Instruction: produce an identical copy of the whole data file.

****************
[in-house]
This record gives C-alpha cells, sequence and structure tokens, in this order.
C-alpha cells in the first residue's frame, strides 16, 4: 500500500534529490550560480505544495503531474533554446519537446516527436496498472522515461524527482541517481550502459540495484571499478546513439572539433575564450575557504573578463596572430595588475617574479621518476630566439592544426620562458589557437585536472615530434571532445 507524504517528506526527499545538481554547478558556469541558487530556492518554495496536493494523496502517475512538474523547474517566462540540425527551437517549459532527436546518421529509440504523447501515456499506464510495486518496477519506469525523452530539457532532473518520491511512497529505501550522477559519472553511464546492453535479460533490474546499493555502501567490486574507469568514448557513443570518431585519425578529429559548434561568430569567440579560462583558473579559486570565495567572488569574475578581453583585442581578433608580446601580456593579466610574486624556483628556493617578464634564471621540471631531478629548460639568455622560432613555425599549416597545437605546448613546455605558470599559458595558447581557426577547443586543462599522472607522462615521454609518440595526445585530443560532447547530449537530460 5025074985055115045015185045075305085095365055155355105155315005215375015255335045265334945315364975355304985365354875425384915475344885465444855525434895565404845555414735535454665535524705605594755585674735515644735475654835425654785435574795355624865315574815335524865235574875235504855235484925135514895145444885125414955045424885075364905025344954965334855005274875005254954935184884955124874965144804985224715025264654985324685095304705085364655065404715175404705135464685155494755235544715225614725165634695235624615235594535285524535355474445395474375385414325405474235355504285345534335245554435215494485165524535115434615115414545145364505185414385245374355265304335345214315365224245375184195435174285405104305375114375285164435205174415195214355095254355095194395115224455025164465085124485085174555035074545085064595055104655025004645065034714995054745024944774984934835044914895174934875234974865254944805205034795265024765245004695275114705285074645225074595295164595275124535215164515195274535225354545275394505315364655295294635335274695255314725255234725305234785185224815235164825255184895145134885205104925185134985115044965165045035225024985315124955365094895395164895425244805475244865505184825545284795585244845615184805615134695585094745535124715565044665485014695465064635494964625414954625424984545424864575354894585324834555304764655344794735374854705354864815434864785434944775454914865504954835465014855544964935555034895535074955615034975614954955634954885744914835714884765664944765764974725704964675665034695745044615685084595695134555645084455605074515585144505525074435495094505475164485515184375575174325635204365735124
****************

[in-house]
This record gives C-alpha cells, sequence and structure tokens, in this order.
C-alpha cells in the first residue's frame, strides 16, 4: 500500500534529490550560480505544495503531474533554446519537446516527436496498472522515461524527482541517481550502459540495484571499478546513439572539433575564450575557504573578463596572430595588475617574479621518476630566439592544426620562458589557437585536472615530434571532445 507524504517528506526527499545538481554547478558556469541558487530556492518554495496536493494523496502517475512538474523547474517566462540540425527551437517549459532527436546518421529509440504523447501515456499506464510495486518496477519506469525523452530539457532532473518520491511512497529505501550522477559519472553511464546492453535479460533490474546499493555502501567490486574507469568514448557513443570518431585519425578529429559548434561568430569567440579560462583558473579559486570565495567572488569574475578581453583585442581578433608580446601580456593579466610574486624556483628556493617578464634564471621540471631531478629548460639568455622560432613555425599549416597545437605546448613546455605558470599559458595558447581557426577547443586543462599522472607522462615521454609518440595526445585530443560532447547530449537530460 5025074985055115045015185045075305085095365055155355105155315005215375015255335045265334945315364975355304985365354875425384915475344885465444855525434895565404845555414735535454665535524705605594755585674735515644735475654835425654785435574795355624865315574815335524865235574875235504855235484925135514895145444885125414955045424885075364905025344954965334855005274875005254954935184884955124874965144804985224715025264654985324685095304705085364655065404715175404705135464685155494755235544715225614725165634695235624615235594535285524535355474445395474375385414325405474235355504285345534335245554435215494485165524535115434615115414545145364505185414385245374355265304335345214315365224245375184195435174285405104305375114375285164435205174415195214355095254355095194395115224455025164465085124485085174555035074545085064595055104655025004645065034714995054745024944774984934835044914895174934875234974865254944805205034795265024765245004695275114705285074645225074595295164595275124535215164515195274535225354545275394505315364655295294635335274695255314725255234725305234785185224815235164825255184895145134885205104925185134985115044965165045035225024985315124955365094895395164895425244805475244865505184825545284795585244845615184805615134695585094745535124715565044665485014695465064635494964625414954625424984545424864575354894585324834555304764655344794735374854705354864815434864785434944775454914865504954835465014855544964935555034895535074955615034975614954955634954885744914835714884765664944765764974725704964675665034695745044615685084595695134555645084455605074515585144505525074435495094505475164485515184375575174325635204365735124